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Righteous Persons Foundation Grant

Righteous Persons Foundation

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Predicted Deadline
The next cycle for this opportunity is predicted based on past data. If you save this grant, we’ll notify you if there are any changes.

Next predicted deadline: Jul 24, 2021 (Letter of inquiry)

Later predicted deadlines: Jan 15, 2022 (Letter of inquiry)

Grant amount: US $5,000 - US $150,000

Fields of work: Jewish Culture

Applicant type: Nonprofit

Funding uses: Project / Program, General Operating Expense

Location of project: United States

Location of residency: United States

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About this funder:

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Overview:

NOTE: Like all organizations, we are working to address the challenges of COVID-19 in numerous ways. This includes providing financial support to projects that are responsive to this crisis and helping to support and working more flexibly with current grantees. Out of consideration for the time and effort submitting an LOI requires, we have decided to streamline our application process and are not calling for LOIs for Fall 2020 grants.

Our Vision

The Righteous Persons Foundation lives where Jewish life meets art, culture, media, beauty, justice, and joy. 

Deeply moved by the experience of directing Schindler’s List, Steven Spielberg donated his portion of the film’s profits to build and support a meaningful and relevant Jewish community. To that end, he established the Righteous Persons Foundation (RPF), which has made more than $100 million in grants—and been supported by additional profits from the films Munich and Lincoln.

For more than two decades, RPF has funded innovative approaches that help bridge the divide between people of different backgrounds; galvanize the power of the arts, media, and storytelling; preserve Jewish history and traditions and make them accessible for generations to come; build on the Jewish value of justice to inspire social activism; and ensure that the moral lessons of the Holocaust are not forgotten.

What We Fund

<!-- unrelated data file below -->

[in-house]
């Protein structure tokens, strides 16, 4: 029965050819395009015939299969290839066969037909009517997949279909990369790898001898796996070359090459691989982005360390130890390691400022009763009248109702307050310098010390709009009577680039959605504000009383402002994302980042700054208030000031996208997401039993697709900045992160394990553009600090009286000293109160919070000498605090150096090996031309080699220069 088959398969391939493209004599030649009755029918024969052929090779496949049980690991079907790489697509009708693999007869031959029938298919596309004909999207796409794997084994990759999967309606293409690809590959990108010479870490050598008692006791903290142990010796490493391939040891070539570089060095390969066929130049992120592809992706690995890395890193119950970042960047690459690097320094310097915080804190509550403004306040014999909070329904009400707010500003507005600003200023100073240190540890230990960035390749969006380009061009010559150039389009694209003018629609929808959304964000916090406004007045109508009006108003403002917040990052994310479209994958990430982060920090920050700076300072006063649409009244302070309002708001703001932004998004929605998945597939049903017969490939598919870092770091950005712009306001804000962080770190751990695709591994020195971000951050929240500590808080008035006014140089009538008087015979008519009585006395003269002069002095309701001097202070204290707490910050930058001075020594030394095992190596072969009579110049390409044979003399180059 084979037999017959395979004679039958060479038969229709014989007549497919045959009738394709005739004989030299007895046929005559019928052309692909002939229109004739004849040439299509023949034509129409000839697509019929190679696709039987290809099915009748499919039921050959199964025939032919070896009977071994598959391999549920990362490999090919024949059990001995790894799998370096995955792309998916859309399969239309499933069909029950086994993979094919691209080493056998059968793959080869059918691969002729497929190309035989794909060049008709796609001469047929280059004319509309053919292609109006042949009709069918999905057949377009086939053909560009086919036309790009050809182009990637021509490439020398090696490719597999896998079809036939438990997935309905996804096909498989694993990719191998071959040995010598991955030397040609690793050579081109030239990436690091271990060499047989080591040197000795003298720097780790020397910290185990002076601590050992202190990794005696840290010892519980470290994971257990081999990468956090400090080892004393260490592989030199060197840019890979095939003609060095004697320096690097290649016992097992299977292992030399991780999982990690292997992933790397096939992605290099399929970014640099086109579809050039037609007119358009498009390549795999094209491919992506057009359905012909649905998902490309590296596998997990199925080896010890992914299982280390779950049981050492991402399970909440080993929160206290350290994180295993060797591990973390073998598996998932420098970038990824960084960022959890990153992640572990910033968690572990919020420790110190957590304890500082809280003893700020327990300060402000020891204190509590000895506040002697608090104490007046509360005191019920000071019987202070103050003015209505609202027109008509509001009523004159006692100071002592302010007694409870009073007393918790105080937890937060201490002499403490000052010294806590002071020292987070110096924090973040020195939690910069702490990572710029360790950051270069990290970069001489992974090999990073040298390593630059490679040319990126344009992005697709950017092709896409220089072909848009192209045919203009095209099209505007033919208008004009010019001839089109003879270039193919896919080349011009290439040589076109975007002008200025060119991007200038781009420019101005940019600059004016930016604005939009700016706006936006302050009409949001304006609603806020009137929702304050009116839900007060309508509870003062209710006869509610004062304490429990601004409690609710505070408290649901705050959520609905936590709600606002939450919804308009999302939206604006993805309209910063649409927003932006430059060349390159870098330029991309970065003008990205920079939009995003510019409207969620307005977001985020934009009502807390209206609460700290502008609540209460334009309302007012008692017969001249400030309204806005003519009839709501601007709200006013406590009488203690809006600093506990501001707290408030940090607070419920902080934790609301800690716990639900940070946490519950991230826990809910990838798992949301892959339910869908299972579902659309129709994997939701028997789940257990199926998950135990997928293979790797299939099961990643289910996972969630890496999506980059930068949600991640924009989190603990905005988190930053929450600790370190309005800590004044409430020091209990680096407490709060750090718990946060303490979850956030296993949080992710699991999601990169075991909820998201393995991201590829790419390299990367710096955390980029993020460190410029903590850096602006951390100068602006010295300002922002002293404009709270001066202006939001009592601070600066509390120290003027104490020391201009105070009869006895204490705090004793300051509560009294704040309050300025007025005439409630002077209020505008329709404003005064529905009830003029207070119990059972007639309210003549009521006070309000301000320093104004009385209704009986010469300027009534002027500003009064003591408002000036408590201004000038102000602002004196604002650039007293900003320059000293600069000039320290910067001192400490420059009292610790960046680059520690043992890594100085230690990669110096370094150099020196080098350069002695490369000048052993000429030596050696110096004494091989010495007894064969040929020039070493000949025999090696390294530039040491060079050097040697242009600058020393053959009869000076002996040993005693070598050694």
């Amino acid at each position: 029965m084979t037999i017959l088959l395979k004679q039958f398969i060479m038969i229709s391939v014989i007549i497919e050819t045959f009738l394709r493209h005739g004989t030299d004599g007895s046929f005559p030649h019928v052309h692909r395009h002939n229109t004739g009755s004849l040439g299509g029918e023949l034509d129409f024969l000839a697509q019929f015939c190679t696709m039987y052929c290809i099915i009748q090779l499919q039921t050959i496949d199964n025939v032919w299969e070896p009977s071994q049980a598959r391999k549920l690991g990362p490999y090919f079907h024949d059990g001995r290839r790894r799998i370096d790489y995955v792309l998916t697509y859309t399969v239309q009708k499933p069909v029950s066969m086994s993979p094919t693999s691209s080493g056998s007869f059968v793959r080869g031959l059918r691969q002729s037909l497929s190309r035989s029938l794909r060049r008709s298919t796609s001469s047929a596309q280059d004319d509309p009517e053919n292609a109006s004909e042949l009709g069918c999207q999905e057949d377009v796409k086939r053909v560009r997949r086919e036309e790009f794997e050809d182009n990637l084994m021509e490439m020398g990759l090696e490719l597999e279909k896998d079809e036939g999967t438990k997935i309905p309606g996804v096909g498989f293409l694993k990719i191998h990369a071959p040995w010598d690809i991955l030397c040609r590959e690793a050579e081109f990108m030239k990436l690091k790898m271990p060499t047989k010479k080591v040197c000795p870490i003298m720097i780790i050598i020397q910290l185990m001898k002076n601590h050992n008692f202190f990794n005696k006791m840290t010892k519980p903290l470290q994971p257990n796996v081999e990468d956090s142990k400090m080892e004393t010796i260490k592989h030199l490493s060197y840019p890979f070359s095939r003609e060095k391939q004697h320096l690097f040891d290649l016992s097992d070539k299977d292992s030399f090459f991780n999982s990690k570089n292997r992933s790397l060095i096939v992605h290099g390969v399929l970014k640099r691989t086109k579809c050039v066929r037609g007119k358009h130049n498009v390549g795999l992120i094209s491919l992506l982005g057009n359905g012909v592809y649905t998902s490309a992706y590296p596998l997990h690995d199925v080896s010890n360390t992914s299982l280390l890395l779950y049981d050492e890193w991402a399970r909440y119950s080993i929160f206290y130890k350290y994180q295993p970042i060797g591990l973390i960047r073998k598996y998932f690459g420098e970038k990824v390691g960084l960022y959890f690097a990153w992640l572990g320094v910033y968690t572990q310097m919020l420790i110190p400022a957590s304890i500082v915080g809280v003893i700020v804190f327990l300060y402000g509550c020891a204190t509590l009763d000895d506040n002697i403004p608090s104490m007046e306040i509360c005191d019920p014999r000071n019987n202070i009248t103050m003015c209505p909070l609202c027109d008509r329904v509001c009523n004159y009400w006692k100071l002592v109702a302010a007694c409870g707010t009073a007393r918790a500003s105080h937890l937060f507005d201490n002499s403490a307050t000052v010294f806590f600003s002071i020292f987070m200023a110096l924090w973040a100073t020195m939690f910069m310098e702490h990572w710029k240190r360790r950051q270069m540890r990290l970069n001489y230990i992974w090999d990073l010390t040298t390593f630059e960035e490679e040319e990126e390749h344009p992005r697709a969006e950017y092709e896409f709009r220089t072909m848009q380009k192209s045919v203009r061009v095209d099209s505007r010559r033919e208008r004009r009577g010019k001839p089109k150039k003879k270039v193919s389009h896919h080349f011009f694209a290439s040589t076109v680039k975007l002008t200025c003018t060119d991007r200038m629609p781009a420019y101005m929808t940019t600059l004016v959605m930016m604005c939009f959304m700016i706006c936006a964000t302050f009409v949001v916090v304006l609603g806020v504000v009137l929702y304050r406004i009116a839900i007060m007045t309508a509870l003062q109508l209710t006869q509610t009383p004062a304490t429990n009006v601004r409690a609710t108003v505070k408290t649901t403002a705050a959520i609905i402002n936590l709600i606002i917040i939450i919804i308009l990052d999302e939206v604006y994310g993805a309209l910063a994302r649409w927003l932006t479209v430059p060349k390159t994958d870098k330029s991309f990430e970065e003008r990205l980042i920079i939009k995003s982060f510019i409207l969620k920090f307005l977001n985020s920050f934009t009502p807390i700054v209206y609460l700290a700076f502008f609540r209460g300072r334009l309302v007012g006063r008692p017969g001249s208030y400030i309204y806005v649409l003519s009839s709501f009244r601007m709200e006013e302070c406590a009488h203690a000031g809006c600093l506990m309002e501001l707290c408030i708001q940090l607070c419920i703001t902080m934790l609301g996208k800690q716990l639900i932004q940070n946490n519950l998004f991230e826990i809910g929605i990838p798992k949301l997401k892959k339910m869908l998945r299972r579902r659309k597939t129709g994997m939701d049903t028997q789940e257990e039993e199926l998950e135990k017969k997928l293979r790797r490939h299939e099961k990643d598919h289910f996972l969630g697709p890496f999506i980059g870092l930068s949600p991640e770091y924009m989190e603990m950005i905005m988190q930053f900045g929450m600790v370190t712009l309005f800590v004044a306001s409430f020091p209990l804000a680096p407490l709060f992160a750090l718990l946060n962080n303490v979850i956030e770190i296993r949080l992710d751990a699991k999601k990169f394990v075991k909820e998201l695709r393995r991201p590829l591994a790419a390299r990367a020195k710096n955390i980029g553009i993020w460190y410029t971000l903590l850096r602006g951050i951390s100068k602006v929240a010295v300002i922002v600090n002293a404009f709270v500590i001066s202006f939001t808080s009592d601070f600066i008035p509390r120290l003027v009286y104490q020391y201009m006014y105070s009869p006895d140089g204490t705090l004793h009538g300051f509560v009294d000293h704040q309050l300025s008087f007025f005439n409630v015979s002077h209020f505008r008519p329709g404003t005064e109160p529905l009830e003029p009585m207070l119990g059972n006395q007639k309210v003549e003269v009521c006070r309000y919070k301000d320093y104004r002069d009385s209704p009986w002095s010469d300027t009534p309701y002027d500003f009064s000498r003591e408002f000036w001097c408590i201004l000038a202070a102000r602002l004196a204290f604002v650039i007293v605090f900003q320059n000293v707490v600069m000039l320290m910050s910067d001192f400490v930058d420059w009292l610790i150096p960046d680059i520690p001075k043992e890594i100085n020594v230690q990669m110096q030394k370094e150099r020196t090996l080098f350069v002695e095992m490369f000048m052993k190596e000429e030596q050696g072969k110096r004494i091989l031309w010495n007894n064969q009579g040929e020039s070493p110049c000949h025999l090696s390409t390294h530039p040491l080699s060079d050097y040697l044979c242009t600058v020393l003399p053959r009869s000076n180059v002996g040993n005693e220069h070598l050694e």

RPF is dedicated to supporting efforts that build a vibrant, just, and inclusive Jewish community in the United States. While past grants have been made in a number of areas, the Foundation is currently directing the majority of its resources towards organizations and projects that are national in scope and:

  • Foster Jewish arts, culture, and identity 
    • To revitalize and illuminate Jewish identity today, RPF invests in projects that make the old new.
    • That means digging into Judaism’s rich and varied history to expand and enrich the content being transmitted.
  • Inspire a commitment to social justice
    • To advance justice in America, RPF looks to help enable Jews to draw upon our deep commitment to activism and mobilize a “Jewish presence” on the key social and economic issues of our time.
  • Promote understanding between Jews and those of other faiths and backgrounds
    • To ensure a more tolerant society, RPF supports those working as change-agents to promote tolerance through a broad range of methods.
  • Invest in the next generation
    • To engage the next generation on issues of Jewish identity, community, and meaning, RPF is interested in new pathways that bet on emerging, authentic, grassroots models; leverage new technologies; and invest in future leaders.

While we wish we could support all of the worthwhile projects in need of assistance, Righteous Persons Foundation has limited funds and is unable to provide grants to all of the programs that match our priorities.

You can learn more about this opportunity by visiting the funder's website.

Eligibility:

  • Applications are only reviewed for organizations that have tax-exempt 501(c)(3) status.
    • If your project does not have tax-exempt status, you must submit an application through a 501(c)(3) organization serving as your fiscal sponsor.
  • The Foundation funds both general operating expenses and expenses related to a specific program.

Ineligibility:

  • Funding is generally not provided for the following:
    • Direct aid to individuals 
    • Individual synagogues or day schools
    • Conferences, seminars, and workshops
    • Capital and/or building campaigns
    • Scholarships and university programs
    • Programs servicing individuals and communities outside of the United States with the exception of media projects with a focus on co-existence
    • Fundraising events and/or mass mailings
    • Endowment funds
    • Support to cover an existing deficit
    • In the rare case that RPF provides funding to establish an endowment, the Foundation prohibits any deduction from the endowment to cover overhead, indirect expenses, and/or administrative fees.

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This page was last reviewed July 11, 2020 and last updated July 11, 2020